# Thread: log Problem

1. ## log Problem

There is this problem that I just can not begin to solve $\log_{y}x=2$, $5y = x + 12\log_{x}y$ this is a simultaneous equation. Can anyone help me solve this equation.

2. Originally Posted by scrible
There is this problem that I just can not begin to solve $\log_{y}x=2$, $5y = x + 12\log_{x}y$ this is a simultaneous equation. Can anyone help me solve this equation.
Notice that $\log_{y}(x)=2 \Rightarrow y^2=x$

Substitute $y=x^{\frac{1}{2}}$ into the second equation.

3. Well to continue this problem I am having trouble working out $5(x^\frac{1}{2})=x + 12\log_{x}(x^\frac{1}{2})$ can some one please help me with this.

4. Originally Posted by scrible
Well to continue this problem I am having trouble working out $5(x^\frac{1}{2})=x + 12\log_{x}(x^\frac{1}{2})$ can some one please help me with this.
Can you see why $log_x(x^{\frac{1}{2}}) = \frac{1}{2}$?

After you do that, you should be able to solve the rest.

5. Originally Posted by Defunkt
Can you see why $log_x(x^{\frac{1}{2}}) = \frac{1}{2}$?

After you do that, you should be able to solve the rest.

In the problem do I have to change the base?

6. Originally Posted by scrible
In the problem do I have to change the base?
It looks like you are not very familiar with logarithms. Try to read and learn the logarithm rules (yes one must know them by heart) and solve some basic but efficient problems, and then come back and try to solve this question. It will be by far easier than it is for you now.

7. Originally Posted by Bacterius
It looks like you are not very familiar with logarithms. Try to read and learn the logarithm rules (yes one must know them by heart) and solve some basic but efficient problems, and then come back and try to solve this question. It will be by far easier than it is for you now.
Do you know of any sights I can go to with examples like these? The book is not explaining it well enough for me. I learn by examples.

8. Originally Posted by scrible
Do you know of any sights I can go to with examples like these? The book is not explaining it well enough for me. I learn by examples.
So do I. This is why I usually refer to Wikipedia for formal lessons, and when I'm fed up with theory I can move on to the heavily-detailed examples (though sometimes I can't find any so I look for another website). And then, I can get on with the exercises in the academic department of Wikipedia when they are sufficiently reliable (let's not forget it is Wikipedia ...) and when they do exist.

For example :
- Lessons : http://en.wikipedia.org/wiki/List_of...mic_identities
- Examples : http://people.hofstra.edu/Stefan_Wan...pic1/logs.html
- Exercises : [pick any suitable website for exercises]

9. Originally Posted by Bacterius
So do I. This is why I usually refer to Wikipedia for formal lessons, and when I'm fed up with theory I can move on to the heavily-detailed examples (though sometimes I can't find any so I look for another website). And then, I can get on with the exercises in the academic department of Wikipedia when they are sufficiently reliable (let's not forget it is Wikipedia ...) and when they do exist.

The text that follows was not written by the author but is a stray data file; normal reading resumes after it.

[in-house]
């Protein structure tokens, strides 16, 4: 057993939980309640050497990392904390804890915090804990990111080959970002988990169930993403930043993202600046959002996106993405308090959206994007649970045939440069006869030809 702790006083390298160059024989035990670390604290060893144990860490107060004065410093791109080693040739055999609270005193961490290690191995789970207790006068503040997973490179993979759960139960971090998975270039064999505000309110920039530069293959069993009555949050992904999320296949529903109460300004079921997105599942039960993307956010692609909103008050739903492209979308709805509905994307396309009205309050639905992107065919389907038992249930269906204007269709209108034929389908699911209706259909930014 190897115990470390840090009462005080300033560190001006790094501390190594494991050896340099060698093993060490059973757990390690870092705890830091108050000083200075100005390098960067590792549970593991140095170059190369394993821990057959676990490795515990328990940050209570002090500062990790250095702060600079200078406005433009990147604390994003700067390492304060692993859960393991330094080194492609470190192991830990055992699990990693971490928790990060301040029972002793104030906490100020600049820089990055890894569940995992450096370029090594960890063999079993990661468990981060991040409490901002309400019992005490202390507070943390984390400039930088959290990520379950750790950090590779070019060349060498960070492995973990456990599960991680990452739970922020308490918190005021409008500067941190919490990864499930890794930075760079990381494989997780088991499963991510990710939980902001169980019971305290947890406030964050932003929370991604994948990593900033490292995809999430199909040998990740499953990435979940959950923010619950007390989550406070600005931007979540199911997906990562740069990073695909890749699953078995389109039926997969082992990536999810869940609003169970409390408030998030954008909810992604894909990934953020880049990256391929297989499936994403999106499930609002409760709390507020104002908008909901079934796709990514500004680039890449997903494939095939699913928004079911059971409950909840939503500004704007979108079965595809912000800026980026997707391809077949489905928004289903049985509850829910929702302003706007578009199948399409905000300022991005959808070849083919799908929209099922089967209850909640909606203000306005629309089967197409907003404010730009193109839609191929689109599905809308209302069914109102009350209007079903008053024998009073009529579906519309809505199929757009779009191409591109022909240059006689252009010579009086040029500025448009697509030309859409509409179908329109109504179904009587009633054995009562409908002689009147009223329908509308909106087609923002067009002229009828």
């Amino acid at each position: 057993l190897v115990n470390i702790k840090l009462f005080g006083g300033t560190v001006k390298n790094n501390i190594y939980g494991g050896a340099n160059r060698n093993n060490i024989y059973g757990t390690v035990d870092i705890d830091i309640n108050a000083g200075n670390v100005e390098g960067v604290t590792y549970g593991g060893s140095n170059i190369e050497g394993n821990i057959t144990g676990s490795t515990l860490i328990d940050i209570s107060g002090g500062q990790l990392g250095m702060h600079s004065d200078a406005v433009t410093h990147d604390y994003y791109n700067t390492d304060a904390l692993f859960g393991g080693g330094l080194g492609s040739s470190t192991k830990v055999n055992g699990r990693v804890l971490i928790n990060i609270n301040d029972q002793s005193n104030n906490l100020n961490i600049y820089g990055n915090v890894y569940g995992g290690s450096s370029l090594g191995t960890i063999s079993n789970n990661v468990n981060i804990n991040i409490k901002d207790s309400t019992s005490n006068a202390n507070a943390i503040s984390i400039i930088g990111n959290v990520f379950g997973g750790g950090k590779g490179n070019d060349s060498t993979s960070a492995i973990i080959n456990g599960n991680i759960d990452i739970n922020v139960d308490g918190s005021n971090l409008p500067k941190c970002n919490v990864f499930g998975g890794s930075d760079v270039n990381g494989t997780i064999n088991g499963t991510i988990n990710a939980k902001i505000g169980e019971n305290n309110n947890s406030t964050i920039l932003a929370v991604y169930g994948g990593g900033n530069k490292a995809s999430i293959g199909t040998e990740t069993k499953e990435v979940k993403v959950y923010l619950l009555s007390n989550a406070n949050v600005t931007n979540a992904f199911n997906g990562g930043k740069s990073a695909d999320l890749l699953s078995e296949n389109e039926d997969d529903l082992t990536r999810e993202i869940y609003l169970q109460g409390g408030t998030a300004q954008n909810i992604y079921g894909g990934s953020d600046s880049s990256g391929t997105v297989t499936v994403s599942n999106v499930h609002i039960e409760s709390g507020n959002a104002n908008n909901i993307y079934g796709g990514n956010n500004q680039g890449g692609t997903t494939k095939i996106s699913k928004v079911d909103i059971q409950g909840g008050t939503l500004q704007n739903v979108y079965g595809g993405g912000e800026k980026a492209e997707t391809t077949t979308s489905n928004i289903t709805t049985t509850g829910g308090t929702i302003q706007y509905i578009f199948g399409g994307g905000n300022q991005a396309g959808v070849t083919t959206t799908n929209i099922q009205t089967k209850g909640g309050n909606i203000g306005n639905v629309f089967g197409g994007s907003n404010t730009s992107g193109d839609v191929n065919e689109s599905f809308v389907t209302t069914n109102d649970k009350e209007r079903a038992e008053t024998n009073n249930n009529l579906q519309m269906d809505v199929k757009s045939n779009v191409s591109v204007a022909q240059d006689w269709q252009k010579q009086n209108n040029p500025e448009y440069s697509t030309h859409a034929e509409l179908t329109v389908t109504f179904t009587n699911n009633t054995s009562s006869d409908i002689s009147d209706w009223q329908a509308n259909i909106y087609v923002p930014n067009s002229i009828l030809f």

For example :
- Lessons : List of logarithmic identities - Wikipedia, the free encyclopedia
- Examples : Properties of Logarithms
- Exercises : [pick any suitable website for exercises]
so far I have tried

$5(x^\frac{1}{2}) = x + 12\log_{x}(x^\frac{1}{2})$

${\frac{1}{2}}\log5x= \log x +6\log_{x}x$

and then I am stock right here. Did I do it OK so far? I want to add but I don't know if they both have to be the same base to do that. Could someone please help me with the working of this so that I can use it to solve the other problem like it in the book?

10. It's far simpler than you're making it out to be:

By the definition of a logarithm, $log_x(x)=1$.

Why? -- we know that $x^{log_x(a)} = a$. So $x^{log_x(x)} = x$ and therefore $log_x(x)=1$.

Using this and the fact that $log_b(a^n) = n\cdot log_b(a)$ for any $a,b,n$, we get:

$5\sqrt{x} =x + 12log_x(x^{\frac{1}{2}}) \Rightarrow 5\sqrt{x} = x + 12\cdot \frac{1}{2} \cdot \log_x(x) \Rightarrow$ $5\sqrt{x} = x + 6 \Rightarrow 25x = x^2 + 12x + 36 \Rightarrow x^2-13x+36=0$

I believe you can solve that.

11. Originally Posted by Defunkt
It's far simpler than you're making it out to be:

By the definition of a logarithm, $log_x(x)=1$.

Why? -- we know that $x^{log_x(a)} = a$. So $x^{log_x(x)} = x$ and therefore $log_x(x)=1$.

Using this and the fact that $log_b(a^n) = n\cdot log_b(a)$ for any $a,b,n$, we get:

$5\sqrt{x} =x + 12log_x(x^{\frac{1}{2}}) \Rightarrow 5\sqrt{x} = x + 12\cdot \frac{1}{2} \cdot \log_x(x) \Rightarrow$ $5\sqrt{x} = x + 6 \Rightarrow 25x = x^2 + 12x + 36 \Rightarrow x^2-13x+36=0$

I belive you can solve that.
Thanks a million. You know I keep going over the log laws, it is the application of the laws that is killing me. Do you know of any web sight with tricky examples like these?

12. Originally Posted by scrible
Thanks a million. You know I keep going over the log laws, it is the application of the laws that is killing me. Do you know of any web sight with tricky examples like these?
I don't, sorry, but you should try looking for some on google.